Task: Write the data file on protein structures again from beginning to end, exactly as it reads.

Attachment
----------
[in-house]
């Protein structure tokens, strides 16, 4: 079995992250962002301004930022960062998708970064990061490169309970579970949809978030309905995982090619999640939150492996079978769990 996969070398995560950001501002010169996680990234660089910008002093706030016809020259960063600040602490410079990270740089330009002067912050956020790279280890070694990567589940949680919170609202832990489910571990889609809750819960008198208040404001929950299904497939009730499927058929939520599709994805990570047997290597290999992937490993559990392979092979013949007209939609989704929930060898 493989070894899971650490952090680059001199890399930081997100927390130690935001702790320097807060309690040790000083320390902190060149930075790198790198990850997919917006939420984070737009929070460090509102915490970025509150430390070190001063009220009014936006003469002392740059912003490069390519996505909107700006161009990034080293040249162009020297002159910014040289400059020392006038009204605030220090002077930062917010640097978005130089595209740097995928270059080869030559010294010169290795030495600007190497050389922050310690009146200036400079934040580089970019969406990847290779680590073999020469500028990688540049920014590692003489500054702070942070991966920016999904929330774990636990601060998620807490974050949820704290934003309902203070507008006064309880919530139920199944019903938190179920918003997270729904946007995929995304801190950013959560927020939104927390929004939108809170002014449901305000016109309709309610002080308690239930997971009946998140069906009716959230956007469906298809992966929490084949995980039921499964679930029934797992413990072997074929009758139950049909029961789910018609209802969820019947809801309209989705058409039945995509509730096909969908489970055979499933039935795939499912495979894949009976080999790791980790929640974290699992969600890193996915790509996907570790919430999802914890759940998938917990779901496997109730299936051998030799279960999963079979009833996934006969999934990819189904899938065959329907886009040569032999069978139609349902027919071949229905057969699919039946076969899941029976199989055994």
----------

[in-house]
């Protein structure tokens, strides 16, 4: 079995992250962002301004930022960062998708970064990061490169309970579970949809978030309905995982090619999640939150492996079978769990 996969070398995560950001501002010169996680990234660089910008002093706030016809020259960063600040602490410079990270740089330009002067912050956020790279280890070694990567589940949680919170609202832990489910571990889609809750819960008198208040404001929950299904497939009730499927058929939520599709994805990570047997290597290999992937490993559990392979092979013949007209939609989704929930060898 493989070894899971650490952090680059001199890399930081997100927390130690935001702790320097807060309690040790000083320390902190060149930075790198790198990850997919917006939420984070737009929070460090509102915490970025509150430390070190001063009220009014936006003469002392740059912003490069390519996505909107700006161009990034080293040249162009020297002159910014040289400059020392006038009204605030220090002077930062917010640097978005130089595209740097995928270059080869030559010294010169290795030495600007190497050389922050310690009146200036400079934040580089970019969406990847290779680590073999020469500028990688540049920014590692003489500054702070942070991966920016999904929330774990636990601060998620807490974050949820704290934003309902203070507008006064309880919530139920199944019903938190179920918003997270729904946007995929995304801190950013959560927020939104927390929004939108809170002014449901305000016109309709309610002080308690239930997971009946998140069906009716959230956007469906298809992966929490084949995980039921499964679930029934797992413990072997074929009758139950049909029961789910018609209802969820019947809801309209989705058409039945995509509730096909969908489970055979499933039935795939499912495979894949009976080999790791980790929640974290699992969600890193996915790509996907570790919430999802914890759940998938917990779901496997109730299936051998030799279960999963079979009833996934006969999934990819189904899938065959329907886009040569032999069978139609349902027919071949229905057969699919039946076969899941029976199989055994």